At home during the pandemic, she was the healthiest she'd been in years. Then she was called back to work.

One of Rachel Hinken's favorite after work things to do is get her keytar out and give private concerts at her Copiague, NY home. It doesn't matter that the only spectators present are their son Oliver (6) and their two pets are rabbits, Penny and Snowy, both 8 - limping interferes. Her gum-pink hair swings around as she describes it.
“I wanted to be a musician,” says Hinken. "But I couldn't. It's just too exhausting."
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Her impromptu shows are now much rarer than they were a year ago.
Hinken, 36, has lived with postural orthostatic tachycardia syndrome (POTS) for 12 years. In 2020, she was temporarily on leave from her position on a care program for older adults with Alzheimer's and dementia during the coronavirus pandemic. She continued to receive 10 hours of wages per week despite only completing one hour of virtual interaction with seniors, and also earned unemployment insurance.
For almost a year she didn't have to drive to work or walk much farther than the distance between the rooms - and as a result had more waking hours to spend with Oliver and her boyfriend Jonathan Rainone, Oliver's father.
Now that she's back at work, she's lucky enough to spend more than an hour or two with them in the late afternoon after Oliver got home from summer camp before crashing for the night.
"So many of my friends are in bands and they say, 'Hey, come over to this one!'" Says Hinken. "I just thought, 'I'm really sorry. I love you guys. You guys are great musicians. But it's just so hard.'"
The 13 months she spent home from work during the pandemic was some of the healthiest she has enjoyed in her adult life. After the full reopening of the program she works for, when she returns, like many with disabilities and chronic illnesses, the question arises: what does she value more, her income or her health?
If Limp leads you through all of their diagnoses and their meanings, it will take several minutes. POTS, a form of dysautonomy (or autonomic nervous system disorder), makes it difficult for a person's body to regulate its temperature, heart rate, blood pressure, or sweating while standing; Hyperadrenergic or "hypere" POTS, the form of limping, is accompanied by increased levels of stress hormones. POTS can also be accompanied by symptoms such as drowsiness, fatigue, headache, brain fog, blurred vision, tremors, nausea, and palpitations.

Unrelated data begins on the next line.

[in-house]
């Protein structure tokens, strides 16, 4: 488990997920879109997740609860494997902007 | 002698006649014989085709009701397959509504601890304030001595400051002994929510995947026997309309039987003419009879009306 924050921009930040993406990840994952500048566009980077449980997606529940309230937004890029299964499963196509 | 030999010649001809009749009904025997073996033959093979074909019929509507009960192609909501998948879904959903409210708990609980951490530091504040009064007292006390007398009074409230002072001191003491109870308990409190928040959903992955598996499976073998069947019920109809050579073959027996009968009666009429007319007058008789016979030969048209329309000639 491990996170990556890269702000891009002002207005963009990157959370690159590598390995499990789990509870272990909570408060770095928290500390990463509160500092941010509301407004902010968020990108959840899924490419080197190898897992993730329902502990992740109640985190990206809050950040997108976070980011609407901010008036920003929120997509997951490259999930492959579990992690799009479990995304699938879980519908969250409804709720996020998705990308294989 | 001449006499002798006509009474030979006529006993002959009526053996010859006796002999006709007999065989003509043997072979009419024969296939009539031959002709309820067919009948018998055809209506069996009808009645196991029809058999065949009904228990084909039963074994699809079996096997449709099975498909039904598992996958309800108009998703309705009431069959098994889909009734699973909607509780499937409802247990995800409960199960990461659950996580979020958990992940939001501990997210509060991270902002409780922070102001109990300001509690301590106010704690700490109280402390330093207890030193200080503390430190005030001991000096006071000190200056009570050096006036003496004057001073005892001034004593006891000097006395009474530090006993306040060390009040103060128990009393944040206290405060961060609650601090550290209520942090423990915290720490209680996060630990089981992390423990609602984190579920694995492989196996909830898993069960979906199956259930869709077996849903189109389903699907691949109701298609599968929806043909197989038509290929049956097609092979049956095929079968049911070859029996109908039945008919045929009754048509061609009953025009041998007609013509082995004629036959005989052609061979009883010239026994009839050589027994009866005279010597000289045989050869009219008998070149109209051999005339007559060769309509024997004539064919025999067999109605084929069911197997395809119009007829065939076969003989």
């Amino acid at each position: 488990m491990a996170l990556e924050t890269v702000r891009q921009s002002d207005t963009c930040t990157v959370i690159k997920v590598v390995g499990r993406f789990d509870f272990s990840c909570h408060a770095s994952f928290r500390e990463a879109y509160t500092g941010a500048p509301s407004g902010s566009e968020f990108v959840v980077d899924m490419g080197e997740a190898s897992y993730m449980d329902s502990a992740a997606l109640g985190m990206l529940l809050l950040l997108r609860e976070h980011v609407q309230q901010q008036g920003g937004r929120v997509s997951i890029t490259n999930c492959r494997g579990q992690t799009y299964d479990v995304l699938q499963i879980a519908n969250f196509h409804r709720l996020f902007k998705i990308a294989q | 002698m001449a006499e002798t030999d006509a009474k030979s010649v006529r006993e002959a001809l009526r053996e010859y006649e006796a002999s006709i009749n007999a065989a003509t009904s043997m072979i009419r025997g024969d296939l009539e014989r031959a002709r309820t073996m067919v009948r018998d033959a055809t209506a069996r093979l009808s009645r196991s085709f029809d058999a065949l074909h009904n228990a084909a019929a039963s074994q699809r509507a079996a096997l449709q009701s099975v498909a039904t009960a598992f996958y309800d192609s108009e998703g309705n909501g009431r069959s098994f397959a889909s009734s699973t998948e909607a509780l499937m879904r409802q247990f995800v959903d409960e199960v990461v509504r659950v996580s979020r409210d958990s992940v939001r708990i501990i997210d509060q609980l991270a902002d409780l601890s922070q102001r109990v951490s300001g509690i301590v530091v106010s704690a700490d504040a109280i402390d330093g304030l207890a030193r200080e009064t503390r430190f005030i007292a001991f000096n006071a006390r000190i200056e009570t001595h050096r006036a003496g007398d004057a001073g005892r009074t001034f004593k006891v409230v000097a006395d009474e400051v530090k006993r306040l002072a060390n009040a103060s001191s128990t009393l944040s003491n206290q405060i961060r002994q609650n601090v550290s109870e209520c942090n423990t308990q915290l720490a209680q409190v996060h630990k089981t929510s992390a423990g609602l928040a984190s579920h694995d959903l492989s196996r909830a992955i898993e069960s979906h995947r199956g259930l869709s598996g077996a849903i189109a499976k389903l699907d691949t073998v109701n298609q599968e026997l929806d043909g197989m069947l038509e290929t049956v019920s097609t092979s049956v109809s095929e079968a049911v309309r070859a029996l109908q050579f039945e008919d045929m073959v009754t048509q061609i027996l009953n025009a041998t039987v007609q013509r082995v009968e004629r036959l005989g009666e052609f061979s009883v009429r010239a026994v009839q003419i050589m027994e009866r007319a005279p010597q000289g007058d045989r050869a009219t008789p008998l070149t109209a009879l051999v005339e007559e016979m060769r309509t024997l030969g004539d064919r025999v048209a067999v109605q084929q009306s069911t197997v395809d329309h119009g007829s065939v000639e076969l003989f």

After her diagnosis in 2009, Hinken had to drop out of Community College, where she studied early childhood education. In the years that followed, she was diagnosed with two heart diseases: AVNRT, which results from an extra pathway in the heart, and mitral valve disease, in which a large valve does not work properly. Both of these can lead to fatigue and shortness of breath.
Conditions like that of Hinken make full-time employment difficult. A job at a retail chain - where Limp couldn't rest as needed, couldn't control the temperature of the surroundings, and couldn't carry a water bottle to counteract their tendency to sweat profusely - ended briefly.
Since 2019 she has been working 20 hours a week on five days as a program assistant in the senior care center. Every day she sat with older customers who listened to music; she danced with them, colored with them, held their hands. "I never want to lose this job," she says. "It's just so nice to have something that you can do and, like everyone else, feel like a productive member of society."